My great grandfather, James "Harry" Dunsford, had a whitening, or painting/whitewashing business with his half brother Arthur Chester Dunsford. They may have worked with and then inherited this business from their father John Dunsford, who shared the business with his half-brother Edwin.
Most of the rest of the brothers were firefighters.
The painters were poor. Harry and his wife Josephine Guyot Dunsford lived with their 3 sons and 3 daughters at 2221 Chouteau Avenue in St. Louis, Missouri. The house is no longer there. Josie died in 1940, when my dad was 7, and Harry in 1946 when my dad was 13.
My dad told me a few stories about his grandparents. The house was old. There was no indoor plumbing, and they had an outhouse. I always found it fascinating that, in the 1940s within the boundaries of a major city, people lived without indoor plumbing. I guess it's easy to forget how much progress we have made in basic comforts in the last 100 years when you were always comfortable. Anyway, the house was heated by a wood stove, and there was a lot of soot all over the wallpaper. My dad remembers cleaning the walls with a product called Absorene. He said it was kind of like Silly Putty. They lived near several slaughter-houses and butcher shops, so the neighborhood smelled badly. Harry and Josie had fly tape hanging all over the place to stop their unwelcome visitors from bothering them. When my grandfather, George Kienlen, asked Harry's daughter Margaret out for a date, she agreed to meet him somewhere because she was embarrassed about her house and the smell of the neighborhood.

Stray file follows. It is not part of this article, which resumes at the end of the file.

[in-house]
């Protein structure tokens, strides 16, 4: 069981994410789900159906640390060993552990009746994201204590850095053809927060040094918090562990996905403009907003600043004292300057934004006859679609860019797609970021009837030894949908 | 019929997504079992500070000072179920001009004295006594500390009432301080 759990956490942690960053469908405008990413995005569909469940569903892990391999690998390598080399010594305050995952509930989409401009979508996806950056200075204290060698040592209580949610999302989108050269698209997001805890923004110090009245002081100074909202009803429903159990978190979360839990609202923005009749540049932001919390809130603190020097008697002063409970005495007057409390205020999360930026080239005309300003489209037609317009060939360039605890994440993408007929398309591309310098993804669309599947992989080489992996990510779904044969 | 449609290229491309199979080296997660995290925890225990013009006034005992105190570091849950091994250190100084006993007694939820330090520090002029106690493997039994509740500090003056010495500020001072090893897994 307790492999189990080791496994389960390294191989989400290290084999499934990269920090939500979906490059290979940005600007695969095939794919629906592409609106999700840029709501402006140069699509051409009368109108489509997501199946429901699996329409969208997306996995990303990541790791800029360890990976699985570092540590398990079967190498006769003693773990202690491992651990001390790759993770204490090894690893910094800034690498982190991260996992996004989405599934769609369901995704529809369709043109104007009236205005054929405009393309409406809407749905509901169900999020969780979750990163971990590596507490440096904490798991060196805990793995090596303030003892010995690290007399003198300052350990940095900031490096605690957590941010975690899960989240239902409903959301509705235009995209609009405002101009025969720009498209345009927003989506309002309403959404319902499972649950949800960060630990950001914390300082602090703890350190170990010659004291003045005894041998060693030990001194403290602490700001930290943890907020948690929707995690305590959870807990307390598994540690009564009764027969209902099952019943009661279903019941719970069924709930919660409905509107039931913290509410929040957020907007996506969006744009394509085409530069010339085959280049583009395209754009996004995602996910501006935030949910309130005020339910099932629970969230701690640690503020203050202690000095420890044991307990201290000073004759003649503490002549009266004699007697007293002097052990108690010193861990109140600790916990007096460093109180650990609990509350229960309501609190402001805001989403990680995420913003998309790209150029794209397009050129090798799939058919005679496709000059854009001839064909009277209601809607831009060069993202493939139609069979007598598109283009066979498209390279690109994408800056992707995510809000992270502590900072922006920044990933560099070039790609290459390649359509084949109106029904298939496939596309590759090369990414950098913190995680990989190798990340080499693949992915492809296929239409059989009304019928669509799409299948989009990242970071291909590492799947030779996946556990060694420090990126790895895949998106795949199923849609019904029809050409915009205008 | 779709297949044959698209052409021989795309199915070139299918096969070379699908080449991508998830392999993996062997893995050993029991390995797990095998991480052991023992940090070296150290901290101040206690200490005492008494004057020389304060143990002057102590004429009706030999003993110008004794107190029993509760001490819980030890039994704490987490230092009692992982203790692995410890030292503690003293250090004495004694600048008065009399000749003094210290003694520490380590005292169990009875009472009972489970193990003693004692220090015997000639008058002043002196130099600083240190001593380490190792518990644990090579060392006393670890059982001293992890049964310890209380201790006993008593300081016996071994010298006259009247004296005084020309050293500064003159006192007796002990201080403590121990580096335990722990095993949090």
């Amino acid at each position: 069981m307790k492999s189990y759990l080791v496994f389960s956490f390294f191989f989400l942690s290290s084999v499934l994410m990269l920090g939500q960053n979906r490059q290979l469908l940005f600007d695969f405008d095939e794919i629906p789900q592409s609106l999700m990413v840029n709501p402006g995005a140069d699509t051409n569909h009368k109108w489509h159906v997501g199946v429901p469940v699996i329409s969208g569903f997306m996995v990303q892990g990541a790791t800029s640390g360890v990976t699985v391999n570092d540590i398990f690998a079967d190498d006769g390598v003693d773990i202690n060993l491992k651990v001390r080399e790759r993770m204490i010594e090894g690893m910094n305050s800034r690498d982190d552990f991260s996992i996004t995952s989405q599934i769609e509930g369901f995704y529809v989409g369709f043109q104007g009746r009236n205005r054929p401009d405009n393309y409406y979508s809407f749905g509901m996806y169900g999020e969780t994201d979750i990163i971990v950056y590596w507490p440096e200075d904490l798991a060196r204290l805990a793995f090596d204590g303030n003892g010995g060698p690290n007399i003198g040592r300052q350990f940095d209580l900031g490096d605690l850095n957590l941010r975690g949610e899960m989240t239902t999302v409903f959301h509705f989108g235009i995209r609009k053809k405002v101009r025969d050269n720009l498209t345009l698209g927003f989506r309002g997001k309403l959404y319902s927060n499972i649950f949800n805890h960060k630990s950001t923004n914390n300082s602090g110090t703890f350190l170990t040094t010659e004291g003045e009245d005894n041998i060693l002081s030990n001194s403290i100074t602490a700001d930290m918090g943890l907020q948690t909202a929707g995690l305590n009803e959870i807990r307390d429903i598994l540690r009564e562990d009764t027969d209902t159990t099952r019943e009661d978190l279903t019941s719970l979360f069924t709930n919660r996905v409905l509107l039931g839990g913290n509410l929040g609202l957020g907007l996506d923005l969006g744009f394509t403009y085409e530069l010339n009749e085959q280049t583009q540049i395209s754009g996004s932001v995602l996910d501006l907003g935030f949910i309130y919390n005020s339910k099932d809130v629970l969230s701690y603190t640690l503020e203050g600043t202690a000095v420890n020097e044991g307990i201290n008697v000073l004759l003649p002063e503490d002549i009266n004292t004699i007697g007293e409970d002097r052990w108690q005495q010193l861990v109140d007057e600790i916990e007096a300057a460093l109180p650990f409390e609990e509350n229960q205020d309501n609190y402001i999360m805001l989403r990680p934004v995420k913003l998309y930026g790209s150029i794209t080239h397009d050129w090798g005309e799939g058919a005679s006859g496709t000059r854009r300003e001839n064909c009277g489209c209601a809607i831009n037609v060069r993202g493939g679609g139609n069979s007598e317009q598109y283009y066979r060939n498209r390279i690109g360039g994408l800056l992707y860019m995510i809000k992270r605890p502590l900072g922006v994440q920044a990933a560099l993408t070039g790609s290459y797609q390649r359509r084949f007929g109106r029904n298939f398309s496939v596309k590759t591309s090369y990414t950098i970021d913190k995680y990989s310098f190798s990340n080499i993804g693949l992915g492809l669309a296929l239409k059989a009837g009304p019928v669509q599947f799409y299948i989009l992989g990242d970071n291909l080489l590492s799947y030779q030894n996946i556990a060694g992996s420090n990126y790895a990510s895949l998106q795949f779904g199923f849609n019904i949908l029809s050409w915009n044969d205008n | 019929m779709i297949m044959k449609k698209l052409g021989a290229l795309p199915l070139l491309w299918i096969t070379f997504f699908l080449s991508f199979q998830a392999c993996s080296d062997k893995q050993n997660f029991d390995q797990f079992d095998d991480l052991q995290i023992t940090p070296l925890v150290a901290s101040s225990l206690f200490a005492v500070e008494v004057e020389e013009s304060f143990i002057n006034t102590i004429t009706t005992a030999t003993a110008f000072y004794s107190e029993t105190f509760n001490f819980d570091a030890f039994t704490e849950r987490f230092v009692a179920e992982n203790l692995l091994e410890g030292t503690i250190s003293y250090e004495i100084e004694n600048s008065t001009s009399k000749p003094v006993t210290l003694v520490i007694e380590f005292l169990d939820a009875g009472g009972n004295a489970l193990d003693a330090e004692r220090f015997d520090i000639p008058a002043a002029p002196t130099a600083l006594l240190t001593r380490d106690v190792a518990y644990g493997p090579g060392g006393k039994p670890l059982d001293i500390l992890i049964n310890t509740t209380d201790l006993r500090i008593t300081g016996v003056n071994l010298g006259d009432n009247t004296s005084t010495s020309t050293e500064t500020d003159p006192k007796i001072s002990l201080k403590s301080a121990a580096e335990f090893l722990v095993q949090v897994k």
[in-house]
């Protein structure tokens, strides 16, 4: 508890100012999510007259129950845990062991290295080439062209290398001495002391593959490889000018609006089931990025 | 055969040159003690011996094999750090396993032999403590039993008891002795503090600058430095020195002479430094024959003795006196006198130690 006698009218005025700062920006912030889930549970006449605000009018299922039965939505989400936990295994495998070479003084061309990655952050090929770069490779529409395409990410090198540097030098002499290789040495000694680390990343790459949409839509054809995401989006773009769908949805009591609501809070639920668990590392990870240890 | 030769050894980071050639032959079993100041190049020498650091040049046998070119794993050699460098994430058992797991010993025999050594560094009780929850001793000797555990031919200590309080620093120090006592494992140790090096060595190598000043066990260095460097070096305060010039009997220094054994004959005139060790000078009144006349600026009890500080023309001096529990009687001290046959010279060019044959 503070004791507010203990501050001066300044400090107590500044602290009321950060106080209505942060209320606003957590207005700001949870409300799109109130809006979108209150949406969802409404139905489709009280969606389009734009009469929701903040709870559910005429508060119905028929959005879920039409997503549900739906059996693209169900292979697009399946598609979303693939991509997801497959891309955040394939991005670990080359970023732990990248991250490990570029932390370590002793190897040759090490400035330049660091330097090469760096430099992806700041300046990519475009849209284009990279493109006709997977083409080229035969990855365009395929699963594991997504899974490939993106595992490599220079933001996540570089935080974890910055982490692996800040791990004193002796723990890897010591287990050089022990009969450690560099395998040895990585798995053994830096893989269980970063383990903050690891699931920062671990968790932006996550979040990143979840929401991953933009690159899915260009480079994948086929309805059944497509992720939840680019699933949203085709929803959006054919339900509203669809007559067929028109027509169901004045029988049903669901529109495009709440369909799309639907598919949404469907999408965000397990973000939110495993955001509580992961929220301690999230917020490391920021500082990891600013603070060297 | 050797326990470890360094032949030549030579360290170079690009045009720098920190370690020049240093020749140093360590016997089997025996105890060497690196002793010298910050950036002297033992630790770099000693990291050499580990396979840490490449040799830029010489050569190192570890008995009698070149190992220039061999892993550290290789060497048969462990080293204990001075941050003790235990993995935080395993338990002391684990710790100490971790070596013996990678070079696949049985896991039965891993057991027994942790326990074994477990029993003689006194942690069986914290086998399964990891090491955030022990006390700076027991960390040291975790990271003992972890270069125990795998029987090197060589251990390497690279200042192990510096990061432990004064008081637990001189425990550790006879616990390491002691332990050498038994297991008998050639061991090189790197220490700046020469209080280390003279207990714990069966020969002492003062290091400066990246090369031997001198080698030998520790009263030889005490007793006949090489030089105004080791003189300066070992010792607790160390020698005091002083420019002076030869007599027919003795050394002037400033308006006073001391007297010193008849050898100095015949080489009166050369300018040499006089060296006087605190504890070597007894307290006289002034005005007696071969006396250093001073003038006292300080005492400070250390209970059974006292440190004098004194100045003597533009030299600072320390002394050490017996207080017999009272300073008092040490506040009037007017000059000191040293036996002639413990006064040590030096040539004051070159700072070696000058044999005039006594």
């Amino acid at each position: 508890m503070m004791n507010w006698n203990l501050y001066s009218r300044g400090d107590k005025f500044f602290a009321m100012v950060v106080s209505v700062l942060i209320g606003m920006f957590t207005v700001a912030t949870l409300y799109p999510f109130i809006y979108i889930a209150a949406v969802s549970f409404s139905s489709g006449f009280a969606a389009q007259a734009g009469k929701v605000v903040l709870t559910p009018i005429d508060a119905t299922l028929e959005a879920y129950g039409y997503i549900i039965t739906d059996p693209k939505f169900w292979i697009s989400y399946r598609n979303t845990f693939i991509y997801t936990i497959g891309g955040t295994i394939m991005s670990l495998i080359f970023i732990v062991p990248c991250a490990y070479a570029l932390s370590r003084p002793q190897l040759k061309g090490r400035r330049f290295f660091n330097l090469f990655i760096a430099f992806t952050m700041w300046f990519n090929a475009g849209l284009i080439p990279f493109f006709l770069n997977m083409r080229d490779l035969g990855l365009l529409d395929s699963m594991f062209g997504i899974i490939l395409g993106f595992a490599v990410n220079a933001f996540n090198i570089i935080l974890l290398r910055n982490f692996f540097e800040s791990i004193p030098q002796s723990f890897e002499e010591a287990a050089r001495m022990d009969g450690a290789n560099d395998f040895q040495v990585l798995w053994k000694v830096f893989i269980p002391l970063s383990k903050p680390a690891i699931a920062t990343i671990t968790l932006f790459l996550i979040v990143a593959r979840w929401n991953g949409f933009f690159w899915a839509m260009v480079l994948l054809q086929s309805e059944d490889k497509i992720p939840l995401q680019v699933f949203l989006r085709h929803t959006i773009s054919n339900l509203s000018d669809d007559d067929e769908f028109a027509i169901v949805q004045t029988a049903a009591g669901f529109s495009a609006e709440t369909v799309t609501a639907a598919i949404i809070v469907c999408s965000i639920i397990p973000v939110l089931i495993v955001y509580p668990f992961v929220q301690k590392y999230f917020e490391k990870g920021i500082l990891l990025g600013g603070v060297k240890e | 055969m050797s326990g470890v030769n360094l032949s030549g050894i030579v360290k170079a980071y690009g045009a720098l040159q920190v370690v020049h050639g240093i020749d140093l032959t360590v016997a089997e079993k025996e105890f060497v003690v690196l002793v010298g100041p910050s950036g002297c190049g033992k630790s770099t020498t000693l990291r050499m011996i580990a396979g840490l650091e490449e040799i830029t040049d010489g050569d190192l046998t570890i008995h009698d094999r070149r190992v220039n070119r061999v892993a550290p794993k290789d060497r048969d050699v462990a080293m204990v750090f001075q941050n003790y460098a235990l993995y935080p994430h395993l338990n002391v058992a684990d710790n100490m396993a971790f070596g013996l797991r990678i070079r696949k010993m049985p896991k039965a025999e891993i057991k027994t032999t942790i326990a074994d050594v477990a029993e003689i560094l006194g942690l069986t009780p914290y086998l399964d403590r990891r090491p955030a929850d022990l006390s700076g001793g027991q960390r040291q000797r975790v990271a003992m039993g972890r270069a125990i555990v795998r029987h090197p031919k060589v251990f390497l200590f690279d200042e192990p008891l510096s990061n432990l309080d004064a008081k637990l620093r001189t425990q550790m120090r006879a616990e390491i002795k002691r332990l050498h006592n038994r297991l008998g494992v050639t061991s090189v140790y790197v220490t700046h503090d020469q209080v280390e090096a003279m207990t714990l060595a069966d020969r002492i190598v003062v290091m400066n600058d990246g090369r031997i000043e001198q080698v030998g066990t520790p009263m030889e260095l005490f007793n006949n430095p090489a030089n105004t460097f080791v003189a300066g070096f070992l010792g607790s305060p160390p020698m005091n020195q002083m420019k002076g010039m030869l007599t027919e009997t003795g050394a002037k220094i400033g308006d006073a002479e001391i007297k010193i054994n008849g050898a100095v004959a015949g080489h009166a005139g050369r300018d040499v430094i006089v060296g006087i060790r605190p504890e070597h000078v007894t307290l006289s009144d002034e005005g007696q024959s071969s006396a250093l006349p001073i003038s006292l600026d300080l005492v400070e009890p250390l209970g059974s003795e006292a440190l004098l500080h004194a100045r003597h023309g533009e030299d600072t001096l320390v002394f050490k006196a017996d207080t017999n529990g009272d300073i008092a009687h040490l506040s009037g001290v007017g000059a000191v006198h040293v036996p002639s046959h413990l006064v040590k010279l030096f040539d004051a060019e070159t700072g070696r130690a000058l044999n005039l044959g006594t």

My dad remembers sitting by the window in a rocking chair with Grandma Josie. Before his 7th birthday in 1940, she told him she was going to give him a whole roll of nickels, which is $2. Josie died 3 weeks before his birthday. Dad stated, "I never got my roll of nickels." Those childhood disappointments sure stick with us!